It’s Not about Competence, It’s about Ideology

At the start of his disastrous 1988 campaign, diminutive technocrat Mike Dukakis had this rallying cry for the delegates at the Democratic National Convention, “this election isn’t about ideology. It’s about competence.”  At the time, I was a high school student, discovering politics by swiping my dad’s copies of National Review for ammo to use against my lefty history teacher.  I don’t have access to the National Review online archives, but I think I remember NR joining the many other conservatives who made fun of that line.  So it’s interesting to see NR editor Rich Lowry adopt that notion as the basis for his what-went-wrong cover story in the April 2 issue.  The Bush administration’s problem, you see, isn’t with the policies it’s pursued.  The real flaws lie in the execution. 

After a few complaints about ”executive dysfunction” and Bush’s failure “to create a sense of accountability in his government,” Lowry softens the blow somewhat.  The presidency is a hard job, after all, and “Bush has been hurt particularly by two massive events that might have been beyond the managing of even the most talented executive,” Katrina and “the ‘ungrateful volcano’ of Iraq.”  The passive voice is a wonderful touch: it seems that deciding to invade Iraq is just like getting hit by a hurricane.

I can understand why some people view the Bush administration’s failures in terms of competence.  By most accounts, Bush is a terrible manager, “incurious and as a result ill-informed” as former Bush speechwriter and NR hand David Frum has put it.  Bush promotes on the basis of loyalty and appears to view doubt as a character flaw.  “I don’t need people around me who are not steady,” he told Bob Woodward in 2002, “and if there’s kind of a hand-wringing attitude going on when times are tough, I don’t like it.”  And yes, if you’re going to go to war on the theory that the best way to deradicalize the Middle East is to bomb, invade, and occupy a large country at the heart of it, then it is a mistake to staff the occupation authority with the leading lights of the College Republicans.  But might there also be a problem with the theory itself?  Lowry makes a couple of meek gestures in that direction, but falls back on “the incompetence dodge.”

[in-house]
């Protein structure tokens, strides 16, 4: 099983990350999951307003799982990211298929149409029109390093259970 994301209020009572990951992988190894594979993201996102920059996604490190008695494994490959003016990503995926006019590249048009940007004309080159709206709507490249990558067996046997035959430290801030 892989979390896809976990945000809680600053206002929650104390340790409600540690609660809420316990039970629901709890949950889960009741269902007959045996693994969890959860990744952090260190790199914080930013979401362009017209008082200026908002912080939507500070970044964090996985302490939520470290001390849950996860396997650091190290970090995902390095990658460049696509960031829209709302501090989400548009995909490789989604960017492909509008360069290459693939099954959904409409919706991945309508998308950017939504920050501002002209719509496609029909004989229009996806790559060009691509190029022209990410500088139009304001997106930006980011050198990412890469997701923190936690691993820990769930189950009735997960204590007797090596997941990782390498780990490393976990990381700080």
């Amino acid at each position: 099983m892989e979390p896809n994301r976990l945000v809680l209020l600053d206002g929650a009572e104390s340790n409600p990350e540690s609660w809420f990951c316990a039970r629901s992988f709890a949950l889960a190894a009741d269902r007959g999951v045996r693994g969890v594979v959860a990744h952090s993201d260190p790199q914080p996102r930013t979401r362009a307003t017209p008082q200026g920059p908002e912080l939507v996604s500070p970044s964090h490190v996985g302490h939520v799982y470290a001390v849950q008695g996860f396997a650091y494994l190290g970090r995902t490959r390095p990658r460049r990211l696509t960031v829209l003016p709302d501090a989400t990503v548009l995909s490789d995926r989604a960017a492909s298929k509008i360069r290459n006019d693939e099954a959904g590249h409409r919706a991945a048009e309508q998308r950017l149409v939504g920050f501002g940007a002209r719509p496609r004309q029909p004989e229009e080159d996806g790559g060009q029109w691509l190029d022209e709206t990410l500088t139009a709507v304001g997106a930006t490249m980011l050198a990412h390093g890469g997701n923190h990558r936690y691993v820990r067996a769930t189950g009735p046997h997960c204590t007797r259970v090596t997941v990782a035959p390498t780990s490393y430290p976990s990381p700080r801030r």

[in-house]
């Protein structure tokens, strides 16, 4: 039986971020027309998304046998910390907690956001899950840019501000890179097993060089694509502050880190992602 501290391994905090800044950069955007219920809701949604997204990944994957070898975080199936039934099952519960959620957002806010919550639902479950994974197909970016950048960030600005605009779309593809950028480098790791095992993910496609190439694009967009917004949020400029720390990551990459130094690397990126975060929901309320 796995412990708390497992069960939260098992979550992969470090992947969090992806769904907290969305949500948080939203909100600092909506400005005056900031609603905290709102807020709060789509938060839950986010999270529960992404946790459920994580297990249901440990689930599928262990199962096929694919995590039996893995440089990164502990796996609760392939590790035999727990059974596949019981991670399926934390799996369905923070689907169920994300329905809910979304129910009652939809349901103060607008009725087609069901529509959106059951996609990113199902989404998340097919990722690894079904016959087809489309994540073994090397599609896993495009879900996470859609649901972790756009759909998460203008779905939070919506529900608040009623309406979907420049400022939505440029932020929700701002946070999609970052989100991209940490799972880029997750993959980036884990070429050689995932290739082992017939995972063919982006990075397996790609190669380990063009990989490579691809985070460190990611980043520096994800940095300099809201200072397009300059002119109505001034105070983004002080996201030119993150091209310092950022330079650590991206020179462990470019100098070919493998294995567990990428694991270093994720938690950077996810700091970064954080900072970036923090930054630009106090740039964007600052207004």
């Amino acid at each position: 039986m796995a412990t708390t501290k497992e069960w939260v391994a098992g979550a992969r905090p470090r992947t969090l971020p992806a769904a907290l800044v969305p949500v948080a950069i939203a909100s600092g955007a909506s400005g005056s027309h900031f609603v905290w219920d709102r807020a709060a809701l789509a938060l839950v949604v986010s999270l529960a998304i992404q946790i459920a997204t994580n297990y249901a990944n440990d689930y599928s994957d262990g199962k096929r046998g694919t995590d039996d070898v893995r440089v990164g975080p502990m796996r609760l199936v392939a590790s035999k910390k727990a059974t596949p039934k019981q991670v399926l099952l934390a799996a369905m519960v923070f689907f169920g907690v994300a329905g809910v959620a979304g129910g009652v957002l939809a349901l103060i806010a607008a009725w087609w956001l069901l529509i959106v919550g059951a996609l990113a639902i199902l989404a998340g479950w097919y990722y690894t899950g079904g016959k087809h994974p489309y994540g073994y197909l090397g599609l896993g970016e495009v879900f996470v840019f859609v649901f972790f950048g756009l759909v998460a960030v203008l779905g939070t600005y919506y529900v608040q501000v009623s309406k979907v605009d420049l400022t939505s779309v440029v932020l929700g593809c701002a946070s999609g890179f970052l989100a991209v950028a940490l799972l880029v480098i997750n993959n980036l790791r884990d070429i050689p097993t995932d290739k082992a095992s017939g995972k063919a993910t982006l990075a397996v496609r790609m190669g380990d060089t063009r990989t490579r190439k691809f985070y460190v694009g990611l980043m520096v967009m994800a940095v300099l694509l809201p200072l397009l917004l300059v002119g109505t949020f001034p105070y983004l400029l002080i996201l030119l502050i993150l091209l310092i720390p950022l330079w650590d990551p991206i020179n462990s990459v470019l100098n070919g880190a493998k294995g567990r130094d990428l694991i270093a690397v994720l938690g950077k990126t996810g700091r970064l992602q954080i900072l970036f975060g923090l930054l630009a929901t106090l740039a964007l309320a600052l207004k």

Most damning is the paragraph that comes right after Lowry’s Iraq apologia: “Bush has certainly had successes.  The prescription-drug program is, for better or for worse, one of his most important domestic initiatives…. But [despite its bureaucratic complexity] the program has turned out to be popular, relatively well-run, and less expensive than expected.”  Well, happy days

I don’t take issue with Lowry’s point that the program is popular, and probably a net plus for the Republicans electorally.  But the NR I remember from high school had higher aims than the success of a particular political party.  And the earlier NR, for all its faults, had the quixotic but noble goal of “standing athwart the tide of History, yelling ’stop!‘ “  Too often today, it looks more like: “Surfing the tide of history, screaming ‘Cowabunga!   Go GOP!‘ “   


New Estonian Government Plans to Lower Flat Tax Rate